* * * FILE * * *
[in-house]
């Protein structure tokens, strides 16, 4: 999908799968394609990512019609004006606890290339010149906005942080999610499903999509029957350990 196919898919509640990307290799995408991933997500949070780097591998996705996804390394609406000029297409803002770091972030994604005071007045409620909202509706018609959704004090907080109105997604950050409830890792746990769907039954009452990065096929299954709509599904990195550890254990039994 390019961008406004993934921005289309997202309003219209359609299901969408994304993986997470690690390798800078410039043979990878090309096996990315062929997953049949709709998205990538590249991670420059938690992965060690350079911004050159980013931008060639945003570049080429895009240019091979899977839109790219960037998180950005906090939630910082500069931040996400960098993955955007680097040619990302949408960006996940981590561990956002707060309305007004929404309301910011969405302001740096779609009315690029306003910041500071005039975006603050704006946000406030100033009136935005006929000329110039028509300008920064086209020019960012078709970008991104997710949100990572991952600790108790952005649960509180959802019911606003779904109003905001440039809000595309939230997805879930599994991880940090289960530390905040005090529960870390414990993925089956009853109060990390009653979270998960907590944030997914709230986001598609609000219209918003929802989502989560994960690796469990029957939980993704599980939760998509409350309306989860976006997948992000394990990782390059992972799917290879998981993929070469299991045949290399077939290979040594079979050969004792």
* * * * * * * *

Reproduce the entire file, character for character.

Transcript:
[in-house]
């Protein structure tokens, strides 16, 4: 999908799968394609990512019609004006606890290339010149906005942080999610499903999509029957350990 196919898919509640990307290799995408991933997500949070780097591998996705996804390394609406000029297409803002770091972030994604005071007045409620909202509706018609959704004090907080109105997604950050409830890792746990769907039954009452990065096929299954709509599904990195550890254990039994 390019961008406004993934921005289309997202309003219209359609299901969408994304993986997470690690390798800078410039043979990878090309096996990315062929997953049949709709998205990538590249991670420059938690992965060690350079911004050159980013931008060639945003570049080429895009240019091979899977839109790219960037998180950005906090939630910082500069931040996400960098993955955007680097040619990302949408960006996940981590561990956002707060309305007004929404309301910011969405302001740096779609009315690029306003910041500071005039975006603050704006946000406030100033009136935005006929000329110039028509300008920064086209020019960012078709970008991104997710949100990572991952600790108790952005649960509180959802019911606003779904109003905001440039809000595309939230997805879930599994991880940090289960530390905040005090529960870390414990993925089956009853109060990390009653979270998960907590944030997914709230986001598609609000219209918003929802989502989560994960690796469990029957939980993704599980939760998509409350309306989860976006997948992000394990990782390059992972799917290879998981993929070469299991045949290399077939290979040594079979050969004792």